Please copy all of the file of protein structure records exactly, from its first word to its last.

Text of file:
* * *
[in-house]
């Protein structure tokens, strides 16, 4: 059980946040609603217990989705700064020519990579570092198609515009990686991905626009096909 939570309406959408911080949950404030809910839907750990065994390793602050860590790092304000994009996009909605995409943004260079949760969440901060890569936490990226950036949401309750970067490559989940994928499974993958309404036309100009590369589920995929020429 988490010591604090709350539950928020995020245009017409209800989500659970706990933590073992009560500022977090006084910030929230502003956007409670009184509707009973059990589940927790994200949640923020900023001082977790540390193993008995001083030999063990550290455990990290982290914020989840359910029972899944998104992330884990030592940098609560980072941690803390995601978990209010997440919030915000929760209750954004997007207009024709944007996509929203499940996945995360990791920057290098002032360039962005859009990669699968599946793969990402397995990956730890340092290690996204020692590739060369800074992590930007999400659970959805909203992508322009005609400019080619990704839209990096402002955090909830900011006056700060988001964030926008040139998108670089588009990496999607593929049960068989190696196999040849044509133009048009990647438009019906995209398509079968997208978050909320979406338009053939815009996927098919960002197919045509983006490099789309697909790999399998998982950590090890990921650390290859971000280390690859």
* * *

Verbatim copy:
[in-house]
């Protein structure tokens, strides 16, 4: 059980946040609603217990989705700064020519990579570092198609515009990686991905626009096909 939570309406959408911080949950404030809910839907750990065994390793602050860590790092304000994009996009909605995409943004260079949760969440901060890569936490990226950036949401309750970067490559989940994928499974993958309404036309100009590369589920995929020429 988490010591604090709350539950928020995020245009017409209800989500659970706990933590073992009560500022977090006084910030929230502003956007409670009184509707009973059990589940927790994200949640923020900023001082977790540390193993008995001083030999063990550290455990990290982290914020989840359910029972899944998104992330884990030592940098609560980072941690803390995601978990209010997440919030915000929760209750954004997007207009024709944007996509929203499940996945995360990791920057290098002032360039962005859009990669699968599946793969990402397995990956730890340092290690996204020692590739060369800074992590930007999400659970959805909203992508322009005609400019080619990704839209990096402002955090909830900011006056700060988001964030926008040139998108670089588009990496999607593929049960068989190696196999040849044509133009048009990647438009019906995209398509079968997208978050909320979406338009053939815009996927098919960002197919045509983006490099789309697909790999399998998982950590090890990921650390290859971000280390690859």